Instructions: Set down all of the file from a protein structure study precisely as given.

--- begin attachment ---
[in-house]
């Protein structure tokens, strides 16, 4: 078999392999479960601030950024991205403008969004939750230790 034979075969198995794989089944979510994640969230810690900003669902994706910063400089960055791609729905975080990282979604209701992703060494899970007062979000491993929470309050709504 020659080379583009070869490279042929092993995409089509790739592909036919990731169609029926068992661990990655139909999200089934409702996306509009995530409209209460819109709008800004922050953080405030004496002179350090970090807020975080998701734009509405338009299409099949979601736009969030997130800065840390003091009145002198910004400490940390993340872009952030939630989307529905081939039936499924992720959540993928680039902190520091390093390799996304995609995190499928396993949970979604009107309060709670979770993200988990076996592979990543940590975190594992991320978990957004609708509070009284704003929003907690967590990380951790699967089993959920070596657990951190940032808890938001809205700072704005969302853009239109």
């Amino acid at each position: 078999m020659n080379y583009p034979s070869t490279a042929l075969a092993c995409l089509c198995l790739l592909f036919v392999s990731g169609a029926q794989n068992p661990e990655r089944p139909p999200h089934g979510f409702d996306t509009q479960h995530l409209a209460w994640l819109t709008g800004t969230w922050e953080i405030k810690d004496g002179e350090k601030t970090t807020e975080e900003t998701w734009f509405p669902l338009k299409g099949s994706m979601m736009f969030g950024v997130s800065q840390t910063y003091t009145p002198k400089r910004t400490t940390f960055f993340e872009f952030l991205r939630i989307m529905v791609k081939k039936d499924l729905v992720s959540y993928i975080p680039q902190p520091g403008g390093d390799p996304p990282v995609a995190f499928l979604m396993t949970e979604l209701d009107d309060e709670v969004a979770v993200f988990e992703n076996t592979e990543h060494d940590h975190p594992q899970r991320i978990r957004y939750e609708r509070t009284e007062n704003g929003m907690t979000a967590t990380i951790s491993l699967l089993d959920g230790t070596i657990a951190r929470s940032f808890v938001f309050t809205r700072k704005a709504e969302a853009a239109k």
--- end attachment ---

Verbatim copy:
[in-house]
């Protein structure tokens, strides 16, 4: 078999392999479960601030950024991205403008969004939750230790 034979075969198995794989089944979510994640969230810690900003669902994706910063400089960055791609729905975080990282979604209701992703060494899970007062979000491993929470309050709504 020659080379583009070869490279042929092993995409089509790739592909036919990731169609029926068992661990990655139909999200089934409702996306509009995530409209209460819109709008800004922050953080405030004496002179350090970090807020975080998701734009509405338009299409099949979601736009969030997130800065840390003091009145002198910004400490940390993340872009952030939630989307529905081939039936499924992720959540993928680039902190520091390093390799996304995609995190499928396993949970979604009107309060709670979770993200988990076996592979990543940590975190594992991320978990957004609708509070009284704003929003907690967590990380951790699967089993959920070596657990951190940032808890938001809205700072704005969302853009239109």
């Amino acid at each position: 078999m020659n080379y583009p034979s070869t490279a042929l075969a092993c995409l089509c198995l790739l592909f036919v392999s990731g169609a029926q794989n068992p661990e990655r089944p139909p999200h089934g979510f409702d996306t509009q479960h995530l409209a209460w994640l819109t709008g800004t969230w922050e953080i405030k810690d004496g002179e350090k601030t970090t807020e975080e900003t998701w734009f509405p669902l338009k299409g099949s994706m979601m736009f969030g950024v997130s800065q840390t910063y003091t009145p002198k400089r910004t400490t940390f960055f993340e872009f952030l991205r939630i989307m529905v791609k081939k039936d499924l729905v992720s959540y993928i975080p680039q902190p520091g403008g390093d390799p996304p990282v995609a995190f499928l979604m396993t949970e979604l209701d009107d309060e709670v969004a979770v993200f988990e992703n076996t592979e990543h060494d940590h975190p594992q899970r991320i978990r957004y939750e609708r509070t009284e007062n704003g929003m907690t979000a967590t990380i951790s491993l699967l089993d959920g230790t070596i657990a951190r929470s940032f808890v938001f309050t809205r700072k704005a709504e969302a853009a239109k």